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Re-infections with Covid-19:



Are they distinct possibilities?

The headline of this article appeared with a different column yesterday due to a technical problem. We apologise to our readers for the inadvertent error – Editor

By Dr.B. J. C. Perera,Specialist Consultant Paediatrician

There has been considerable debate on whether reinfections implying repeated infections with the virus SARS-CoV-2 that causes the COVID-19 disease was occurring and whether such occurrences were even possible. A reinfection is a second, third or any subsequent infection with the same virus once a person has recovered from an initial index infection. Unscrambling of those contentions were obviously extremely important from public health as well as curative health perspectives. In the not too distant past, there were some suspicious cases of possible reinfections in other parts of the world but whether those were due to a persistence of the virus in the individual, reactivation of the same illness after some time in the person or whether these were due to new second infections could not be scientifically proven with certainty. Various types of conjectures and assumptions were quite rife in the face of the ambiguity of details on the topic of reinfections.

In the human health scenario, some viruses like measles or chicken pox viruses generate virtually life-long immunity and resistance to reinfections. Second infections with these viruses are extremely rare and are almost unheard of. In the other extreme, there are viruses like those that cause the common cold, with which reinfections are extremely common. There are examples of even certain other types of human coronaviruses that cause the common cold, with the propensity to cause multiple reinfections. From a public health perspective information regarding such immunological features of an infection are absolutely vital to facilitate the formulation and implementation of preventive measures.

Being able to say for sure that there is a reinfection by another strain of the same organism depends on how reliably one could say that it is not the same original index organism that is there in the second infection. It is not easy to detect alterations in the different strains of the same organism. However, a modern technological development has made this possible. It is a technique known as genome sequencing. Whole genome sequencing is the process of determining the complete sequence of the components of an organism’s genetic structure at a given time. This technique can be used to detect differences in the genetic make-up of different strains of the same organism. When an organism undergoes any form of mutation, the new mutant will have some differences in the genome from the original index strain.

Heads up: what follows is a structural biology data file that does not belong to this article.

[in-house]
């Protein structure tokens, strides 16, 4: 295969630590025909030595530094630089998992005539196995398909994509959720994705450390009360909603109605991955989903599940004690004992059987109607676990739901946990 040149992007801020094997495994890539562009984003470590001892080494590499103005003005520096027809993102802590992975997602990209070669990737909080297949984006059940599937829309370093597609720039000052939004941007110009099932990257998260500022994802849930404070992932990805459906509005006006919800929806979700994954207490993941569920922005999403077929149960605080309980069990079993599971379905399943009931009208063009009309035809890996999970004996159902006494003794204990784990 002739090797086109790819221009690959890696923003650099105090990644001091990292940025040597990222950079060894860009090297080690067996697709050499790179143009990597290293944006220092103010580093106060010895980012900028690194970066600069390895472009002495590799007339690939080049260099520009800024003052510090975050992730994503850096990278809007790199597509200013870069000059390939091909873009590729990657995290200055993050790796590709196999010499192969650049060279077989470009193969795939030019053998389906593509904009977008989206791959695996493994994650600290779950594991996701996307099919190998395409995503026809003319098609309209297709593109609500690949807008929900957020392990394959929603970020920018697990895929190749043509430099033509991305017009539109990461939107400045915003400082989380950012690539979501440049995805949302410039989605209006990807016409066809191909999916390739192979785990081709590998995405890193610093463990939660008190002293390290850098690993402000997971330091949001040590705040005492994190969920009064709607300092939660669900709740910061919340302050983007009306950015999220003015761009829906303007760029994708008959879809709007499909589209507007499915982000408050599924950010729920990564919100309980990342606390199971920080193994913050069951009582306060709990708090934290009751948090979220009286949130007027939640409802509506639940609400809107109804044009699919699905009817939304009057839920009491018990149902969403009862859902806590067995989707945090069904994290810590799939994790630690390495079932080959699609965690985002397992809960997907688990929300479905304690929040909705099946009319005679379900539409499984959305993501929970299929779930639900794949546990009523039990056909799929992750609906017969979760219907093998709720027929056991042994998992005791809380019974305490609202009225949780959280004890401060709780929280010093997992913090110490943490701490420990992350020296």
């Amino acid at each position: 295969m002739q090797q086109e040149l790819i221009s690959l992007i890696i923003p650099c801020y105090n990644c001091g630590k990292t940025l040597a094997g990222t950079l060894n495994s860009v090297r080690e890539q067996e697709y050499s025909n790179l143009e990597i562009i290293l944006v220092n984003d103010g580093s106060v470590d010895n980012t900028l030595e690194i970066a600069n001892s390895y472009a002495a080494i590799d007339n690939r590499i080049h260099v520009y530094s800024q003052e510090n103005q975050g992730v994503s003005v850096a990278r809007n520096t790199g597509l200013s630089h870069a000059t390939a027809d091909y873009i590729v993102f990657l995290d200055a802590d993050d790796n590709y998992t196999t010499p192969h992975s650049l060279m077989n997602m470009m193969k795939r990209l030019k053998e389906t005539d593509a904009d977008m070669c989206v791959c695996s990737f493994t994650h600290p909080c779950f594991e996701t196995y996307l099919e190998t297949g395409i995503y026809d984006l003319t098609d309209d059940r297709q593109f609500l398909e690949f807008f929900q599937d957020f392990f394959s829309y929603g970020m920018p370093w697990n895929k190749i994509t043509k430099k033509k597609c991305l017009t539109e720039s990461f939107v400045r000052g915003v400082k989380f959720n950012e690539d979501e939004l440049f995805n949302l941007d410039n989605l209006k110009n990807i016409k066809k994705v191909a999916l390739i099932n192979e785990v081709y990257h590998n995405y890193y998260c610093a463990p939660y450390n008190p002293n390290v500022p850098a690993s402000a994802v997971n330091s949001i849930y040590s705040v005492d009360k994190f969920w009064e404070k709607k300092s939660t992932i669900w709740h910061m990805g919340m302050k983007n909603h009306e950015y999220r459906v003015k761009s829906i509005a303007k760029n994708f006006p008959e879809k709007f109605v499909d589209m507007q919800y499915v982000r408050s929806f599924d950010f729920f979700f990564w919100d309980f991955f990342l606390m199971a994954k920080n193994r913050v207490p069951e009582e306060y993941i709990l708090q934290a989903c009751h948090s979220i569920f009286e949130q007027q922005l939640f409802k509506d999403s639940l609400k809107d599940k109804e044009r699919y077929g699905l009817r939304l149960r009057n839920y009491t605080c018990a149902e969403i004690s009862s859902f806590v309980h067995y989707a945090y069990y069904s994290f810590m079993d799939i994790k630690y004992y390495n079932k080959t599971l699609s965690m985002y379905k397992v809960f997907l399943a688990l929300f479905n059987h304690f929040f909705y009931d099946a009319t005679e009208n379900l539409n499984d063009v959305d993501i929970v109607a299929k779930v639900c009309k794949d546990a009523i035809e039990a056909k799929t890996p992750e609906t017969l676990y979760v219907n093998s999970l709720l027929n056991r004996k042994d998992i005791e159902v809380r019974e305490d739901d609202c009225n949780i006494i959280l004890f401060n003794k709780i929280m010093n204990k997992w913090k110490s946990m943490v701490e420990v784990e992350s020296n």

There is now convincing evidence for at least two cases, one from Hong Kong and the other from the USA, of well-documented human reinfection with SARS-CoV-2 virus. These case reports invariably generate certain questions about how commonly reinfection may occur. The cases described here have different characteristics in terms of viral genetics, timeline of reinfection and the severity of the disease. Although we can learn quite a few things from the characteristics of these two cases, it is difficult to draw firm conclusions about the clinical and public health implications of these findings.

On August 24, researchers in Hong Kong announced the first confirmed instance of human reinfection with SARS-CoV-2. It was a 33-year-old otherwise healthy man living in Hong Kong who developed three days of respiratory symptoms and was diagnosed with COVID-19 on 26th March 2020. Following recovery, he was later PCR tested twice more for SARS-CoV-2 and both tests were negative. On 15th August 2020, he was tested for SARS-CoV-2 again as a part of re-entry screening when he returned to Hong Kong from Europe. That test result was positive. He had no symptoms at the time of the second positive result. Genome sequencing revealed that the viruses isolated in March and in August were from different genetic groups, leading the study authors to conclude that the patient had been infected twice.

In the second case, a 25-year-old otherwise healthy man living in Nevada, USA, developed a respiratory viral infection and was diagnosed with COVID-19 on 18th April 2020. The patient recovered and two PCR tests for SARS-CoV-2 performed in May were negative. Then at the end of May, the patient again developed respiratory symptoms and tested positive for SARS-CoV-2 in early June 2020. Genomic sequencing revealed that the viral isolates showed a number of genetic differences between the isolates. The authors of that report concluded that based on the degrees of genetic differences between the two isolates, these were two distinct infections.